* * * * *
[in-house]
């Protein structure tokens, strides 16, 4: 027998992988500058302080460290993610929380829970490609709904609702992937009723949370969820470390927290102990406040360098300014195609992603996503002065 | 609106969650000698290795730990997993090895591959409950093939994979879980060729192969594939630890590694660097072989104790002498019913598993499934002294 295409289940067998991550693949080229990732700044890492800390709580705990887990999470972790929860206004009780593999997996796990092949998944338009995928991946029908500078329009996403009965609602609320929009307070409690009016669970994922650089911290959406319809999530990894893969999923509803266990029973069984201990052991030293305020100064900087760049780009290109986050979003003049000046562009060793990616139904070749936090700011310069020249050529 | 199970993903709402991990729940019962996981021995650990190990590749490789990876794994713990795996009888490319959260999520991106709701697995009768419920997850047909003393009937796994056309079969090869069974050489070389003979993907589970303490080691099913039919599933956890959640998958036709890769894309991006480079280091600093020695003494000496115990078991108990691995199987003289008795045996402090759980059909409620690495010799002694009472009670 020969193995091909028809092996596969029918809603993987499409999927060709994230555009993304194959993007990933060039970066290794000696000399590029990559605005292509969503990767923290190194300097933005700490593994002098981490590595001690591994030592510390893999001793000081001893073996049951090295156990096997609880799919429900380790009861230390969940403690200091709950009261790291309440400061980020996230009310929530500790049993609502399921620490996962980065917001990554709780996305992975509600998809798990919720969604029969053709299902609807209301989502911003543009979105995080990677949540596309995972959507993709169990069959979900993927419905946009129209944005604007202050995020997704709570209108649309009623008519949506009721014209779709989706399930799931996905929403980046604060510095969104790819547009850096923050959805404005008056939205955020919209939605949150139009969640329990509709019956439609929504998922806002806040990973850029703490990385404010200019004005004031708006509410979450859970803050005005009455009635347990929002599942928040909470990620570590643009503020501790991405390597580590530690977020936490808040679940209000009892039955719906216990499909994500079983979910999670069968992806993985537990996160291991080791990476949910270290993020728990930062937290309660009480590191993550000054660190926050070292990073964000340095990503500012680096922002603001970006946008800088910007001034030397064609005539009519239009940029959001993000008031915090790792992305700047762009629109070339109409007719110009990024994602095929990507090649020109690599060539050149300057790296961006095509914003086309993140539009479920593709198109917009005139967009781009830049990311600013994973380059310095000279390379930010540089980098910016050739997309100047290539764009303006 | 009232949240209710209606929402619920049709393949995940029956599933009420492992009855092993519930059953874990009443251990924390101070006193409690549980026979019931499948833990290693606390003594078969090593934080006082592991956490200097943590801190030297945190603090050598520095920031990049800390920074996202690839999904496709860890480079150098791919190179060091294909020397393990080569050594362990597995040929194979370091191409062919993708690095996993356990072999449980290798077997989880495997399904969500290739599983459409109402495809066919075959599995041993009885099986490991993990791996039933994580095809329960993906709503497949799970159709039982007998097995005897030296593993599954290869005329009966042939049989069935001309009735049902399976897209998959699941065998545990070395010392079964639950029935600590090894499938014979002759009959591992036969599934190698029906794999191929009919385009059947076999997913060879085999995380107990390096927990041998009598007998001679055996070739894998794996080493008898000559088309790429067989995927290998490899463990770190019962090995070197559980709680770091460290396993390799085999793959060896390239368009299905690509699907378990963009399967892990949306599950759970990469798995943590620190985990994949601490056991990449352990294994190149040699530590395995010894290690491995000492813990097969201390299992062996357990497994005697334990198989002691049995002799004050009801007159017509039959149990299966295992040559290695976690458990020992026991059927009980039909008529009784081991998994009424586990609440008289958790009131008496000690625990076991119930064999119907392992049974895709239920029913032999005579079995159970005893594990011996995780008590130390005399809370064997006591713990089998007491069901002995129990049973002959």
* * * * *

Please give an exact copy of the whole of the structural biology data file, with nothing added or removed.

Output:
[in-house]
């Protein structure tokens, strides 16, 4: 027998992988500058302080460290993610929380829970490609709904609702992937009723949370969820470390927290102990406040360098300014195609992603996503002065 | 609106969650000698290795730990997993090895591959409950093939994979879980060729192969594939630890590694660097072989104790002498019913598993499934002294 295409289940067998991550693949080229990732700044890492800390709580705990887990999470972790929860206004009780593999997996796990092949998944338009995928991946029908500078329009996403009965609602609320929009307070409690009016669970994922650089911290959406319809999530990894893969999923509803266990029973069984201990052991030293305020100064900087760049780009290109986050979003003049000046562009060793990616139904070749936090700011310069020249050529 | 199970993903709402991990729940019962996981021995650990190990590749490789990876794994713990795996009888490319959260999520991106709701697995009768419920997850047909003393009937796994056309079969090869069974050489070389003979993907589970303490080691099913039919599933956890959640998958036709890769894309991006480079280091600093020695003494000496115990078991108990691995199987003289008795045996402090759980059909409620690495010799002694009472009670 020969193995091909028809092996596969029918809603993987499409999927060709994230555009993304194959993007990933060039970066290794000696000399590029990559605005292509969503990767923290190194300097933005700490593994002098981490590595001690591994030592510390893999001793000081001893073996049951090295156990096997609880799919429900380790009861230390969940403690200091709950009261790291309440400061980020996230009310929530500790049993609502399921620490996962980065917001990554709780996305992975509600998809798990919720969604029969053709299902609807209301989502911003543009979105995080990677949540596309995972959507993709169990069959979900993927419905946009129209944005604007202050995020997704709570209108649309009623008519949506009721014209779709989706399930799931996905929403980046604060510095969104790819547009850096923050959805404005008056939205955020919209939605949150139009969640329990509709019956439609929504998922806002806040990973850029703490990385404010200019004005004031708006509410979450859970803050005005009455009635347990929002599942928040909470990620570590643009503020501790991405390597580590530690977020936490808040679940209000009892039955719906216990499909994500079983979910999670069968992806993985537990996160291991080791990476949910270290993020728990930062937290309660009480590191993550000054660190926050070292990073964000340095990503500012680096922002603001970006946008800088910007001034030397064609005539009519239009940029959001993000008031915090790792992305700047762009629109070339109409007719110009990024994602095929990507090649020109690599060539050149300057790296961006095509914003086309993140539009479920593709198109917009005139967009781009830049990311600013994973380059310095000279390379930010540089980098910016050739997309100047290539764009303006 | 009232949240209710209606929402619920049709393949995940029956599933009420492992009855092993519930059953874990009443251990924390101070006193409690549980026979019931499948833990290693606390003594078969090593934080006082592991956490200097943590801190030297945190603090050598520095920031990049800390920074996202690839999904496709860890480079150098791919190179060091294909020397393990080569050594362990597995040929194979370091191409062919993708690095996993356990072999449980290798077997989880495997399904969500290739599983459409109402495809066919075959599995041993009885099986490991993990791996039933994580095809329960993906709503497949799970159709039982007998097995005897030296593993599954290869005329009966042939049989069935001309009735049902399976897209998959699941065998545990070395010392079964639950029935600590090894499938014979002759009959591992036969599934190698029906794999191929009919385009059947076999997913060879085999995380107990390096927990041998009598007998001679055996070739894998794996080493008898000559088309790429067989995927290998490899463990770190019962090995070197559980709680770091460290396993390799085999793959060896390239368009299905690509699907378990963009399967892990949306599950759970990469798995943590620190985990994949601490056991990449352990294994190149040699530590395995010894290690491995000492813990097969201390299992062996357990497994005697334990198989002691049995002799004050009801007159017509039959149990299966295992040559290695976690458990020992026991059927009980039909008529009784081991998994009424586990609440008289958790009131008496000690625990076991119930064999119907392992049974895709239920029913032999005579079995159970005893594990011996995780008590130390005399809370064997006591713990089998007491069901002995129990049973002959």